Sugar is a hot topic in the horse world. We all know that horses need sugar for fuel as well as for many other bodily processes. But what about when your horse is sensitive to sugar? Every horse needs sugar, because every horse burns energy. How can you tell if your sugar-sensitive horse is still getting enough energy? Read more in this issue of Science Sunday.
Sugar sensitivity in horses
Horses with insulin resistance, sensitive stomach/bowel, or that suffer from laminitis, gastric ulcers or muscular diseases react more sensitively to sugar than “healthy” horses do. An exact diagnosis is not possible with the naked eye. Always consult a vet before making changes to your horse’s feed ration or care.
Starch is a form of sugar and is digested in the small intestine. Because horses aren’t naturally built to consume lots of starch (grains), they can only digest so much of it at a time. If a meal contains lots of sugar and starch, part of it may pass into the large intestine undigested. This can disturb the microbial balance and cause changes to the pH value. And that can cause problems.
As you can see, sensitive horses should get a lot less starch (sugar) per ration. But these horses still need an adequate supply of energy. There are six essential nutrients that horses need: carbohydrates (sugar, starch and fibre), fats, proteins, vitamins, minerals, and water. Let’s concentrate for a moment on carbohydrates, as the main function of these nutrients is to supply the body with energy. Fibre is an important energy supplier for all horses, but especially for sensitive horses.
Fibre: can’t get enough
The most important element of the feed ration by far is fibre. Fibre is digested by bacteria in the large intestine, forming volatile fatty acids that serve as energy sources. The caecum and the large intestine then absorb these volatile fatty acids so that they are converted into energy or stored as fat.
Unlike quickly digestible foods, fibre takes time to digest. It delivers an even supply of energy that can be used over a longer period.
Fats in horse feeds
But carbohydrates are not the only important energy suppliers. Fats can also provide additional energy and be an alternative for sugar-sensitive horses. Fats release energy over time and contain more calories than fibre and starch. Sensitive, “hot” or nervous horses can benefit from feed rations where starches are partly replaced by fats.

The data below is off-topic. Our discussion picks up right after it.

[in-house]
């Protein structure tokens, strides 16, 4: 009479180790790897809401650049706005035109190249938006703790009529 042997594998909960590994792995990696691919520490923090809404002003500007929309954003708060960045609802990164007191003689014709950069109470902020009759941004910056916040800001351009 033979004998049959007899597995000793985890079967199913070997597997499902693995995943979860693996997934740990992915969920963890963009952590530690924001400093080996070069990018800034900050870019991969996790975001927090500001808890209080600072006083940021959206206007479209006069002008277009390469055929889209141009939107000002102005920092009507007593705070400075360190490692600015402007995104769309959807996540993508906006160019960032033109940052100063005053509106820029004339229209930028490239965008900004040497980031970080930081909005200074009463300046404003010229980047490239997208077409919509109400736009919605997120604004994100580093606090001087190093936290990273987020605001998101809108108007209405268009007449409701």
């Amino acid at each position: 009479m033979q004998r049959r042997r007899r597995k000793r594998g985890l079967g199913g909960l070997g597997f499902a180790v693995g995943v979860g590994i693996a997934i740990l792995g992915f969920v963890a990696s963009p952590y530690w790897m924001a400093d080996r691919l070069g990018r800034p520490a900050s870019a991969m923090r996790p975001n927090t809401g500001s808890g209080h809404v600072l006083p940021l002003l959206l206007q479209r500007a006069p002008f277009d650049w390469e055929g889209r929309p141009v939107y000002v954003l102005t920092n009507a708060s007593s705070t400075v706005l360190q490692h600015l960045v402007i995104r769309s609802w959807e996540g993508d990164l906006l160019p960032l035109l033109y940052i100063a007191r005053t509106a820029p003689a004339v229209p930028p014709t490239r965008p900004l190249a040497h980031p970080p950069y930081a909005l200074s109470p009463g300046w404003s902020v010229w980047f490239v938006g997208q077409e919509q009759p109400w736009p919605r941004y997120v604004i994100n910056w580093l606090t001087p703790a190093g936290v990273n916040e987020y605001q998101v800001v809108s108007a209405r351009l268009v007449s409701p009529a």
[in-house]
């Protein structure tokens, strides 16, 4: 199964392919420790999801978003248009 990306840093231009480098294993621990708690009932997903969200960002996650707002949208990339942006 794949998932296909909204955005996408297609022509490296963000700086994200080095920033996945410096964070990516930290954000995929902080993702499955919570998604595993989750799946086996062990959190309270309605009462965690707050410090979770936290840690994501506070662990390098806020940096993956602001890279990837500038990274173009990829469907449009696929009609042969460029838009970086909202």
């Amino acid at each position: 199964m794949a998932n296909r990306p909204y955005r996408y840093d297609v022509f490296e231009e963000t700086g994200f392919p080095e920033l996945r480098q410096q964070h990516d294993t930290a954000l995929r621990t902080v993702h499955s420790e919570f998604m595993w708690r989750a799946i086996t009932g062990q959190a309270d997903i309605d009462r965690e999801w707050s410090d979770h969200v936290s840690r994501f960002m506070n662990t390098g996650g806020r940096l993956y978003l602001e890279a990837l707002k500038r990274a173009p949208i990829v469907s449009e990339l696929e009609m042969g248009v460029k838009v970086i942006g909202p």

Puffed grains: a safe source of starch
It is important to consider other energy sources as well. Equine bodies need a certain amount of sugar to function properly – even sensitive ones. Fortunately, there are ways to give them that. “Splitting open” the grains enlarges the contact surface for the amylase, allowing starches to be more easily digested in the small intestine and increasing the non-structural absorption of carbohydrates. This means fewer undigested starches entering the large intestine. The puffing of grains causes a more gradual release of sugar, resulting in fewer high glucose and insulin peaks, and that’s good for sensitive horses.
Many horse owners have questions about sugar in the equine diet. Our Cavalor specialists Caroline Loos (Head of Research and Development) and Fien Demeyere (Feed Specialist), have put together an article addressing frequently asked questions on the topic of sugar. It answers questions about which feed components contain sugar, the connection between sugar sensitivity and sweet itch, and more. You can read the full article here.
Tips from our experts:
Fibre and fats are the preferred energy sources for safe digestion in sugar-sensitive horses. We’ve listed our products for you here!
Cavalor FiberForce: Cavalor FiberForce is a high-fibre müsli with long fibres for balanced stomach and bowel function. It contains little sugar (5%) and starch (3%). Our scientific study shows that FiberForce doesn’t affect blood sugar and insulin levels, making it safe for horses with metabolic diseases.
Cavalor FiberForce contains a balanced mix of lucerne stalks (8%), teff and beet pulp. More fibre means better digestion and fewer gastrointestinal problems. It also contains pre and probiotics to support gut microbiotica and promote general gut health. With extruded fibre pellets for optimum digestion, no whole grains.
Cavalor WholeGain: Cavalor WholeGain is a high-fat balancer that you mix in with your horse’s feed ration. This müsli contains many plant-based fats and raises the fat content of your horse’s feed. Its energy is released gradually so that the horse can build up strength and endurance. The increased fat content of the feed ration allows the muscles to process glucose more efficiently during anaerobic exercise.
Cavalor OilMega: Cavalor OilMega keeps horses healthy inside and out. It contains Omega 3, 6, and 9 fatty acids along with natural antibiotics for good gut health and extra support for the immune system.
Cavalor OilMega ensures a shiny coat, keeps gut flora in balance and supports the immune system. A feed ration that’s high in healthy fatty acids can also contribute to better athletic performance. For horses trained for endurance or for “hyperactive” horses, energy provided in the form of fat can have positive effects on the supply of energy during training or on the horse’s behaviour.